Figure 2. Heat stress in animals: Index for growing-finishing pigs. Source: Iowa State University


A study with rats has provided evidence for the increased energy consumption during hyperthermia. In this study liver glycogen levels declined by about 20% after exposure to heat stress for 2 hours (Hall et al., 2001). Whole-body hyperthermia induces re-distribution of blood from internal organs to the periphery to intensify heat loss from the body (Lambert et al., 2002). Due to this shift, cellular hypoxia and metabolic stress are induced in the intestinal tract (Hall et al., 2001). Since heat stress affects in particular the insulin signaling pathway changes in whole body energy metabolism are partially caused through changes in glucose uptake and metabolism. This hypothesis is supported by the results of several studies, showing an increased intestinal glucose uptake in heat stressed animals (e.g. Pearce et al., 2013; Fernandez et al., 2015).


Different other tissues might also show alterations in individual glucose uptake and utilization. In this context Fernandez et al. (2015) observed a higher insulin receptor substrate-1 abundance in skeletal muscle, but not in adipose tissue of pigs. The differential effects of heat stress in animals' various tissues might ultimately induce changes in energy deposition and cause shifts in lean body mass of the animals. This phenomenon was described for postnatal body composition of dams exposed to heat stress during gestation. Piglets from sows exposed to heat stress (28°C to 34°C) during the first half of gestation showed a reduced longissimus dorsi cross-sectional area and an increased subcutaneous fat thickness and blood insulin concentrations compared to piglets from sows kept under normal temperature conditions (18°C to 22°C) (Boddicker et al., 2014). Interestingly, Fernandez et al. (2015) reported on increased insulin receptor substrate-1 abundance in skeletal muscle but not in adipocytes, suggesting a higher energy uptake into the muscle but not fat tissue. In summary, these results suggest that further research is needed to evaluate the detailed mechanism as to how heat stress induced metabolic changes in dams cause an increased fat deposition in piglets.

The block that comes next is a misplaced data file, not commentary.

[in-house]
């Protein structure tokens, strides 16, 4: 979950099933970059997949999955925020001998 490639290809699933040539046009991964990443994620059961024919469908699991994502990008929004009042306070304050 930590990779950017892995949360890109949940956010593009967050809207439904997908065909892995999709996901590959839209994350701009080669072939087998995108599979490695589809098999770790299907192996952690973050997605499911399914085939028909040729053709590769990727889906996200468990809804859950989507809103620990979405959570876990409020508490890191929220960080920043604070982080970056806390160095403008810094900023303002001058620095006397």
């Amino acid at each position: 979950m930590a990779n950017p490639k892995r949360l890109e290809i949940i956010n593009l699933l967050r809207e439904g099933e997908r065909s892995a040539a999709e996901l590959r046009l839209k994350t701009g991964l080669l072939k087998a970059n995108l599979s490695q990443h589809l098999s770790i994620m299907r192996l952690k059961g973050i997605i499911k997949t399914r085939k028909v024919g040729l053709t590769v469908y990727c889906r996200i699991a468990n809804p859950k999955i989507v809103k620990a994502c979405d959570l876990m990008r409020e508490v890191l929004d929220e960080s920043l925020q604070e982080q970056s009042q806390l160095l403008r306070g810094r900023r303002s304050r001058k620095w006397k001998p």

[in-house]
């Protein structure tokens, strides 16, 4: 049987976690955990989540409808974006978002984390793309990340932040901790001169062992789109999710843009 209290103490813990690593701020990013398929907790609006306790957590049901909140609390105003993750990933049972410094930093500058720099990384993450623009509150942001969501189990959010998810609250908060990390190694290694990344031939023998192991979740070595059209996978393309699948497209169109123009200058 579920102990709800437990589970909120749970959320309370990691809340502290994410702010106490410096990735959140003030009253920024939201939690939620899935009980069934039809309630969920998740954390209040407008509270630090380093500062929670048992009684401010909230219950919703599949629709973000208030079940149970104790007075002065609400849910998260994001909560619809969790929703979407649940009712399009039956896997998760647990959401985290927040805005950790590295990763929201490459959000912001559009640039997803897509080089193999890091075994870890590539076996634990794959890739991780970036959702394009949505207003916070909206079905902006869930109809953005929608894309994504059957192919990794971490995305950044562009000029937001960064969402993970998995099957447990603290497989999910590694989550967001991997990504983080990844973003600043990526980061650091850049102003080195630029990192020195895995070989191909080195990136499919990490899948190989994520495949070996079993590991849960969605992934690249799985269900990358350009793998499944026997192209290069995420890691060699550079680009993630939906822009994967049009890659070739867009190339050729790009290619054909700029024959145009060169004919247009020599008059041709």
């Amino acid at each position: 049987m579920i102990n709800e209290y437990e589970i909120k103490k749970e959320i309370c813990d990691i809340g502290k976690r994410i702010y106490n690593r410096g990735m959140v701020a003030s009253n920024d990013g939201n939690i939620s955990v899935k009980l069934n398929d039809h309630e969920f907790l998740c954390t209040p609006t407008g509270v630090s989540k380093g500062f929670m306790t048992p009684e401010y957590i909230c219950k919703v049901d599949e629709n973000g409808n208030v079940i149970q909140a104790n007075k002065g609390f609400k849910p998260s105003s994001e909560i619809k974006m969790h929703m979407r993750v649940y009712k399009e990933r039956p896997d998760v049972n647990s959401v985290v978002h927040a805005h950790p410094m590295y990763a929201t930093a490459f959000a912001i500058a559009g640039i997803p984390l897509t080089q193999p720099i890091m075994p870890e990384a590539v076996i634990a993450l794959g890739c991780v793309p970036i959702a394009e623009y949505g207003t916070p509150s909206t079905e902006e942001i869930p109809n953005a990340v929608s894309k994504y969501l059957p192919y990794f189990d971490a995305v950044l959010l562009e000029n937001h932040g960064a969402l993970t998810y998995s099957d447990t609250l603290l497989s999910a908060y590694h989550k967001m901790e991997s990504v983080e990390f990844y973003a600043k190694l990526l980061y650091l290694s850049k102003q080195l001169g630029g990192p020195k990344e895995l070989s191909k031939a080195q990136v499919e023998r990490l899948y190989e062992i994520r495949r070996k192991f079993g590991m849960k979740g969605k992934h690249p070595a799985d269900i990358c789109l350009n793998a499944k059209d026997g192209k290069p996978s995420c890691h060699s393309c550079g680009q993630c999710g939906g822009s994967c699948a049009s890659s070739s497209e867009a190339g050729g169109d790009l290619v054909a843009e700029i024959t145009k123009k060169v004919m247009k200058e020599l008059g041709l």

Figure 3. Heat stress in animals reduces performance of livestock animals due to various direct and indirect negative influences


Intestinal barrier integrity


One explanation for an increased susceptibility to diseases of livestock animals under heat stress consists in the occurrence of an impaired intestinal barrier function. The intestinal barrier is the first line defense against harmful microbial pathogens, their toxins and antigens from the intestinal lumen. The intestinal barrier is formed by a layer of epithelial cells, and the cellular interspaces are sealed by tight junctions, which are mainly composed of proteins of the claudin and the occludin family. Tight junctions act as selective barriers regulating the paracellular transport. Heat stress in animals compromises the integrity of the tight junctions and thereby increases the permeability of the intestinal mucosa, disturbing its originary function in absorbing nutrients and keeping pathogens at bay. Measurement of the transepithelial electrical resistance (TEER) is routinely used to determine this integrity, respectively the permeability of the intestinal barrier in freshly obtained intestinal samples or cell cultures. The lower the TEER, the higher the degree of impairment of the intestinal barrier integrity. It has been shown, that heat stress reduces the TEER in Caco-2 monolayers (Xiao et al., 2013), but also in pigs in vivo (Sanz Fernandez et al., 2013).